Jury Selection

Jury SelectionJury selection is a critical aspect of any drunk driving case. An experienced DUI / DWI criminal defense attorney will work hard to ensure that a panel of fair, impartial jurors is impaneled to decide each client’s case.

In criminal cases, 12 jurors are selected, along with one or two alternate jurors. In order for a defendant to be convicted of drunk driving, the jury must unanimously agree that the prosecutor has proved each element of the case beyond a reasonable doubt. If there is a reasonable doubt of the defendant’s guilt, he or she is entitled to a verdict of not guilty. If the jurors cannot agree to one verdict, a hung jury occurs, and the case is dismissed. Even though it is not a “not guilty” verdict, a hung jury is still a win for the defense. It’s only necessary to convince one or two jurors of the weakness of the prosecution’s case.

In the jury selection process, a panel of potential jurors is sent to a courtroom. The clerk of the court will the swear the panel, which means the jurors stand, raise their right hands, and take an oath to truthfully answer questions that the lawyers ask them about their ability and qualifications to serve as jurors. For speedy trial purposes, this is also when the trial begins.

The judge will usually “time-qualify” the panel, which means he tells them what type of case it is, how long it is expected to last “Driving Under the Influence (DUI) cases typically last three to four days” and asks if anyone has conflicts that would prevent them from being jurors in the DUI trial.

Then, a number of prospective jurors will be called at random and seated in the jury box. The judge usually asks each juror to answer several questions that are on a bulletin board at the front of the court, such as their area of residence, their occupation, whether they are married or have children, whether they have ever served on a jury before, and if so, what type of case it was, and whether the jury was able to reach a verdict.

The potential jurors typically fill out questionnaires that give the judge and attorneys an idea of whether a juror can be fair and impartial. The judge will then ask each juror to answer the questions out loud, and to elaborate on any answers if necessary. If any of the jurors’ answers suggest they are biased or cannot be fair, the juror can be challenged “for cause”.

It is not easy to have a juror excused for cause, because even if a juror seems biased “because of relatives who are police officers or having been the victim of a drunk driver” the judge will ask the potential juror if he or she can put aside those feelings and be fair to both sides. If the juror says yes, he or she will not be excused for cause, even if fair and impartial service seems impossible to observers.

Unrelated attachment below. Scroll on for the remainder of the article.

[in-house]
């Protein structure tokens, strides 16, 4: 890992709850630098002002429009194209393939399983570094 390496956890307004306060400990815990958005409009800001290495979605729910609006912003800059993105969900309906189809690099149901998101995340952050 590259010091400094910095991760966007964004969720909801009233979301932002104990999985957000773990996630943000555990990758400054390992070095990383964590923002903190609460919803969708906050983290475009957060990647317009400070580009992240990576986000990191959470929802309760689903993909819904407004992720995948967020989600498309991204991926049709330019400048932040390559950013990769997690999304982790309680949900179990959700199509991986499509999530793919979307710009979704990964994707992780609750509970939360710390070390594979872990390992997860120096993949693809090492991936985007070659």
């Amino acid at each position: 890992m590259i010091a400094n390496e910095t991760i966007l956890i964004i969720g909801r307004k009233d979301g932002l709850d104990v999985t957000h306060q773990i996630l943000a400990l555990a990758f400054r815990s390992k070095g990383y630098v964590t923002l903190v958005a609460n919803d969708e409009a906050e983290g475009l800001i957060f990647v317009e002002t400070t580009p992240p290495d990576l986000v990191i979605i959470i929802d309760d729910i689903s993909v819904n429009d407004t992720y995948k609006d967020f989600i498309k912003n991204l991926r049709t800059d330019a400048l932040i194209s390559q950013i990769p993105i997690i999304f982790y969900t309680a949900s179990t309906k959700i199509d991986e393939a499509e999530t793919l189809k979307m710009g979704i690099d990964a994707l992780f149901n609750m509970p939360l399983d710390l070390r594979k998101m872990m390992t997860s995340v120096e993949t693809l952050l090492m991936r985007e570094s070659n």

After the judge has asked the jurors questions, the lawyers are given an opportunity to speak to the potential jurors. This is an important stage in the DUI / DWI jury trial, because it is the first opportunity for the defense lawyer to connect with the jurors and build a rapport with them. It is important for the DUI defense attorney to make a good first impression and get the jurors to like him or her, which helps them to like the client. There is usually a strict time limit on how long the attorneys can talk to the jurors and ask them questions, so it is important to take advantage of this time by planting some key issues in the jurors’ minds that will be discussed further in opening and closing statements.

After the DUI / DWI defense lawyer questions the panel, the prosecutor does the same. Finally, at the end of the first round of questioning by the lawyers, the judge gives the lawyers the opportunity (outside the presence of the jurors) to challenge jurors for cause.

The judge will then ask each lawyer about if they wish to use any of their preemptory challenges. This is done in alternating turns, usually beginning with the prosecutor. The prosecutor will then indicate which of the 12 jurors they wish to excuse. After that person is asked to leave, the DUI defense lawyer has the next challenge; after the defense lawyer excuses a juror, the prosecutor excuses another if they wish, and so on. In California, the criminal defense attorney only gets 10 preemptory challenges. The jury is selected once both the prosecutor and defense attorney accept the 12 people who are in the jury box, or once both sides run out of preemptory challenges.

A good DUI / DWI attorney will understand the importance of jury selection, and will be able to use their experience and knowledge to connect with the jurors, introduce key issues, and make a good first impression on behalf of his client charged with drunk driving.

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